Rewiring old VIR or TRS cabling in your old Auckland villa

Auckland has a rich history of beautiful older villas and bungalow homes. Initially, many of these homes were not equipped with electricity and when it was eventually added, the first types of cables used were Vulcan Indianised Rubber (VIR) or Tough Rubber Sheath (TRS) cabling, which are now well past their useful lifespan.  As an Auckland electrician, we understand the risks associated with these outdated wiring systems and can help to ensure with best practice rewiring that your home is safe and up-to-date. 

In this article, we’ll take a brief look at the history of electrical appliances introduced in Auckland and explain the importance of rewiring your home to ensure the safety of you and your family.

This is a rough timeline of electrical appliances first introduced in Auckland which shows the steady introduction of electrical lighting and appliances into homes:

      • Late 1800s: The first electrical appliances in New Zealand were likely electric lights, which began to be installed in homes and businesses in the late 1800s.

      • Early 1900s: The first electric irons and toasters were introduced in New Zealand, allowing people to enjoy the convenience of using electricity for household tasks.

      • 1920s: Vacuum cleaners became more widely available, making cleaning easier and more efficient.

      • 1930s: Refrigerators and washing machines became more affordable and widely used in New Zealand homes, improving the quality of life for many families.

      • 1940s: Radios became popular, allowing people to listen to music and keep up with current events.

      • 1950s: Television sets began to be introduced into New Zealand homes, providing a new source of entertainment and information.

      • 1960s: Stereos and home entertainment systems became popular, allowing people to enjoy music and movies in the comfort of their own homes.

    As the use of electricity became more widespread in homes, the early electrical cabling faced a significant strain. The use of outdated wiring methods such as Vulcan Indianised Rubber (VIR) or Tough Rubber Sheath (TRS) cabling is now deemed unsuitable due to their age and known physical limitations. 

    These types of cabling have deteriorated over time and have become a potential fire and electrical shock hazard – a prime target for rewiring. 

    Vulcan Indianised Rubber cable (VIR) – Used up until the late 1940’s

        • VIR electrical cables were some of the first electrical cables used and were made using copper wires that were coated in rubber sheathing, then wrapped in fabric, and run in 12 mm steel conduit or timber ducting which provided physical protection for the cables and in the case of steel conduit, it was also used for the electrical earthing.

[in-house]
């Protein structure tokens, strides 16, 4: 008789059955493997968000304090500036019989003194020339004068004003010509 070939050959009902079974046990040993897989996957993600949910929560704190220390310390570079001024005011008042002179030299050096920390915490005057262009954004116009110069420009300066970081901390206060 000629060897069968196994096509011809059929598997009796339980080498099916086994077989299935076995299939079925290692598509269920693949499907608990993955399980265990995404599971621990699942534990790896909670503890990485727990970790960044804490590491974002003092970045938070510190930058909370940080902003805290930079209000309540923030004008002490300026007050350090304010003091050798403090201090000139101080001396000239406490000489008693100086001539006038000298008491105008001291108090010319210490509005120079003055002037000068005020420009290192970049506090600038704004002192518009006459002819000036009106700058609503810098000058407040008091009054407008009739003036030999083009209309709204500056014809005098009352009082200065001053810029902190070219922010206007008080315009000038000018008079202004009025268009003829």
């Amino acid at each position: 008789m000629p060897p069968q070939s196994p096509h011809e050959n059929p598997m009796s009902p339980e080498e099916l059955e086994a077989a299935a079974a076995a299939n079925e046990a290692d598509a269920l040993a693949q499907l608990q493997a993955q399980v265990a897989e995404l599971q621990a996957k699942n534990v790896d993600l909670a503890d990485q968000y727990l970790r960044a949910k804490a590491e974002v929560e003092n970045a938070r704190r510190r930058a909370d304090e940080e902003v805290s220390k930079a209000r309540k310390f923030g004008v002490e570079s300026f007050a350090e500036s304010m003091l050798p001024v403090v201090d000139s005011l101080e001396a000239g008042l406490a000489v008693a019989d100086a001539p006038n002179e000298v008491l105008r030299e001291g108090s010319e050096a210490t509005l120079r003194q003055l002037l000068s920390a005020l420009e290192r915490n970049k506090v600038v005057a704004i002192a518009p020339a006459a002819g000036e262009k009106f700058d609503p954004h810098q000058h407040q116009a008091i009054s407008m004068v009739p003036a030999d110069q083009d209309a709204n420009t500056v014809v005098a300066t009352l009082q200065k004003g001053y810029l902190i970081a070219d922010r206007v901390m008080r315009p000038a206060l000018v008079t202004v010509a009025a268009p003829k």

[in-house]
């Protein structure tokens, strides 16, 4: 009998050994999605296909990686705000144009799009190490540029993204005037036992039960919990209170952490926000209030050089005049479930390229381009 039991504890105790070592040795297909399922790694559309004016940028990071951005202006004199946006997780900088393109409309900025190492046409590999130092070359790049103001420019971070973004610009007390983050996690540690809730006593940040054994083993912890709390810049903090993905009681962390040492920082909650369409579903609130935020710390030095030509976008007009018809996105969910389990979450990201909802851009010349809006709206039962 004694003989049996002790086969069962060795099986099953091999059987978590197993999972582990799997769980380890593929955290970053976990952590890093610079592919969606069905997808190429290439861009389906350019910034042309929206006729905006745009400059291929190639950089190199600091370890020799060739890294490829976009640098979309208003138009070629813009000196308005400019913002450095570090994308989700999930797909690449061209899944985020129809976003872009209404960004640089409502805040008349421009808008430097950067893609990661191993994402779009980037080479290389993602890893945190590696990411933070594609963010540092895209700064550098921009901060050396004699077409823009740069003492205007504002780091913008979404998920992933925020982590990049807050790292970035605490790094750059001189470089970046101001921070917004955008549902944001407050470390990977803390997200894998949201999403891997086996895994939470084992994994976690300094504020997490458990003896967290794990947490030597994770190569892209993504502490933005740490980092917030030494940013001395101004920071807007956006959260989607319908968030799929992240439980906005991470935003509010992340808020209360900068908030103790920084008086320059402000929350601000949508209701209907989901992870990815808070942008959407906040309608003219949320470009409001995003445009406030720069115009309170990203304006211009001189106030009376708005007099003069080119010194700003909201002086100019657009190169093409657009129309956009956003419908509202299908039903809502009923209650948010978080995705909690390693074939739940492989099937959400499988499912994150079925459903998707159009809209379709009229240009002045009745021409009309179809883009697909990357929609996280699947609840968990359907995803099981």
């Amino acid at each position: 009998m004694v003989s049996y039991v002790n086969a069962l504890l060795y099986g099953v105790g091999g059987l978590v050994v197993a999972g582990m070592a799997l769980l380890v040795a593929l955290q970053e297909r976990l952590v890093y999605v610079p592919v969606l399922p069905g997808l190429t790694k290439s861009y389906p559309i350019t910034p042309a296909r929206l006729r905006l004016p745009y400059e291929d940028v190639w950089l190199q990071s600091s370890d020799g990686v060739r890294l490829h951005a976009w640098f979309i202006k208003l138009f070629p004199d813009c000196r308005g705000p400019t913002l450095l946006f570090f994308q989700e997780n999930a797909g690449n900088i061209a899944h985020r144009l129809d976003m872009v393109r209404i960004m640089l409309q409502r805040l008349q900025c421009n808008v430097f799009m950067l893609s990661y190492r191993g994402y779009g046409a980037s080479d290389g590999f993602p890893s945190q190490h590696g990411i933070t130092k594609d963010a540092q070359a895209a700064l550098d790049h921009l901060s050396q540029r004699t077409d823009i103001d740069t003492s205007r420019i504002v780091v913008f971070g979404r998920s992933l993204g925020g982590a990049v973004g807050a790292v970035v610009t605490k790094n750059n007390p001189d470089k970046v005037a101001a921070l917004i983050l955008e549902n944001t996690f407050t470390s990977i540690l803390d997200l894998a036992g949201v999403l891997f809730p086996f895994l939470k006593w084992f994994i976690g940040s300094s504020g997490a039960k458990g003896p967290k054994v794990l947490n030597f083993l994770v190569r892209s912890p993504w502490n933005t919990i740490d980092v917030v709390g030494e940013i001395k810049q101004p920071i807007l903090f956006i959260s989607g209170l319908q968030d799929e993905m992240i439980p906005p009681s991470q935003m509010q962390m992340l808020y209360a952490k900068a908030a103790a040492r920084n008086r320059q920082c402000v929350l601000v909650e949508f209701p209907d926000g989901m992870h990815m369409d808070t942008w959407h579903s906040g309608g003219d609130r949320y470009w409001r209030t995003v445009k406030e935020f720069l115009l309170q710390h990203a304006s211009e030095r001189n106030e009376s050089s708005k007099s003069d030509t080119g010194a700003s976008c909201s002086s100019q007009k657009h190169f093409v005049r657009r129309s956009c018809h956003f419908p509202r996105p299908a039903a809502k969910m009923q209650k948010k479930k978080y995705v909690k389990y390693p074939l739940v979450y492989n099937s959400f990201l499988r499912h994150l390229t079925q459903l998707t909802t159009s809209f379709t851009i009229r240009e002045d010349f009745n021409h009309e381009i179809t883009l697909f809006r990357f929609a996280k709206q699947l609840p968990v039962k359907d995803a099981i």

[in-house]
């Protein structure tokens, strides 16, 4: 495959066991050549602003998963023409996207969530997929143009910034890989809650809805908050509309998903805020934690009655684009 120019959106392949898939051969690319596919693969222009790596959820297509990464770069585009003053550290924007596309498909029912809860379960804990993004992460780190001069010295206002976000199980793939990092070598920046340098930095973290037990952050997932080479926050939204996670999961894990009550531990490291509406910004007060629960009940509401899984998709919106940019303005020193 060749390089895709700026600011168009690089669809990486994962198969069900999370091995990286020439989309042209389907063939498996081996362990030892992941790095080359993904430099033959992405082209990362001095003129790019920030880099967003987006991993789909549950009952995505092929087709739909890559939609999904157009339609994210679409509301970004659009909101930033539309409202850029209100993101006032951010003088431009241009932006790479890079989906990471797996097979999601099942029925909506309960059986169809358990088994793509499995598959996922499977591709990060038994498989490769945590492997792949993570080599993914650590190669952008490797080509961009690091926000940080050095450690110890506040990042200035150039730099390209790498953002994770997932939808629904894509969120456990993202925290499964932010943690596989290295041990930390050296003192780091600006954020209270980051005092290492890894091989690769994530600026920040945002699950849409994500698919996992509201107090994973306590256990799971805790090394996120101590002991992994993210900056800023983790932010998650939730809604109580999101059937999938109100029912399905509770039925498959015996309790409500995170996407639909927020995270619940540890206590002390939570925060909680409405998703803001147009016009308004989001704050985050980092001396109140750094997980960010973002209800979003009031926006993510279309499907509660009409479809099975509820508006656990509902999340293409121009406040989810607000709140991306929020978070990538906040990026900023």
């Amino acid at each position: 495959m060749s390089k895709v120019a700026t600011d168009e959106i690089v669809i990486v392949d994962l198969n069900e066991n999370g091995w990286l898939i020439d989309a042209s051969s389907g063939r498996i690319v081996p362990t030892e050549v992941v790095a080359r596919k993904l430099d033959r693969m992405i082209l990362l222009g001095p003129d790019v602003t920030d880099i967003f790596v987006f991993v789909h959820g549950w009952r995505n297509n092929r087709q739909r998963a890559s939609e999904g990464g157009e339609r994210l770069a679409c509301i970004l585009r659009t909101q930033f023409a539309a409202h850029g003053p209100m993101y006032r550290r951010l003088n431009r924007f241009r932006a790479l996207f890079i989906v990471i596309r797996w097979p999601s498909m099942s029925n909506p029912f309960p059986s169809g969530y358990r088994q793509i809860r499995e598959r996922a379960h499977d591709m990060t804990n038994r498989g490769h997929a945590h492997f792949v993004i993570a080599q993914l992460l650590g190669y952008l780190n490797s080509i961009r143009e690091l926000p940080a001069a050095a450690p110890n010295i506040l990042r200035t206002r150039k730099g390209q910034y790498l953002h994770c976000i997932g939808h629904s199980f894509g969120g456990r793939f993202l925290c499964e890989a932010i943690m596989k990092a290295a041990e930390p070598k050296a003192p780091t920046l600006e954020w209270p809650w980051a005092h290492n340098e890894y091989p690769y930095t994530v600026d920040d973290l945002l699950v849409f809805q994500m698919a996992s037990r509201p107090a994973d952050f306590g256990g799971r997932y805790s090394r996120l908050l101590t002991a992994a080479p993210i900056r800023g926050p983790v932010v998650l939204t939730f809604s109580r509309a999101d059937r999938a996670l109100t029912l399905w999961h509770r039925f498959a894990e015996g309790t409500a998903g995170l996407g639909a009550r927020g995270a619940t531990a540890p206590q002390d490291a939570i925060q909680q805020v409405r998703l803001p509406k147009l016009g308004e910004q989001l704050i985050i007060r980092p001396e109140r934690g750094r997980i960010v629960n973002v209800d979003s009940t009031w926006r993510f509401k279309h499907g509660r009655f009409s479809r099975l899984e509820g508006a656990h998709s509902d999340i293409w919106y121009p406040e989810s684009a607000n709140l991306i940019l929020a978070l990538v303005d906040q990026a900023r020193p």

• This type of electrical wiring was initially very robust and provided good safe wiring. However, the rubber was found to perish over time and was particularly affected by oxygen and ozone in the atmosphere, or by sulphur. This caused the rubber to dry out and became brittle and flake off exposing bare copper and that created a potential fire and electrical hazard. 

        • The cable usually fails at the connection points of lights and switchgear.

        • This type of wiring can be recognised by a quick look in your attic. Black steel conduit in your attic is easily identified while a closer look may be needed to identify the wooden ducting. These types of wiring methods should be rewired as they are no longer legal and are a known fire hazard.

      Tough Rubber Sheath (TRS) – Used from 1940’s through to the end of the 1950’s.

          • Widespread use after the Second World War. TRS cabling can be easily identified with the soft, black coloured exterior insulation covering individually insulated electrical copper cores.

          • Steel conduit or wooden ducting was not used to protect this cable as the exterior black insulation was deemed to protect the inner insulated electrical cores.

          • Unfortunately TRS cable insulation was identified to quickly deteriorate and fail. It was soon replaced by PVC sheathed cables. 

        Polyvinyl chloride cable (PVC) – from about 1955 to early 1960’s 

            • had a low softening temperature and so the cabling wasn’t suited to handling much power.

            • Susceptible to deterioration commonly seen as a sticky green liquid, this can be seen coming out of the ends of older PVC-insulated and sheathed cables. This cable has a bare earth conductor.

          Tough Plastic Sheath (TPS) – Used from early 1960’s to present.

              • After a few formula changes this white coloured exterior sheathed cable became the industry standard cable used today.

              • It is important to note that some lighting circuits were initially wired using a two core cable lacking a green earth core needed to bond the metal frame of the light. Rewiring these lighting circuits must comply with the NZ standard. 

            In conclusion, this overview of the evolution of electrical cabling in New Zealand underscores the significance of upgrading and rewiring outdated cabling systems in older homes. It is imperative to ensure that your home’s electrical system is safe and efficient, and replacing old VIR or TRS cabling can help mitigate potential fire and electrical hazards. By keeping your electrical system up to date, you can enjoy a safer and more reliable power supply.

            Call our friendly team at Northern Lights lighting and electrical, your local Master electrician in Auckland today to have a free to obligation quote to rewire you home today.

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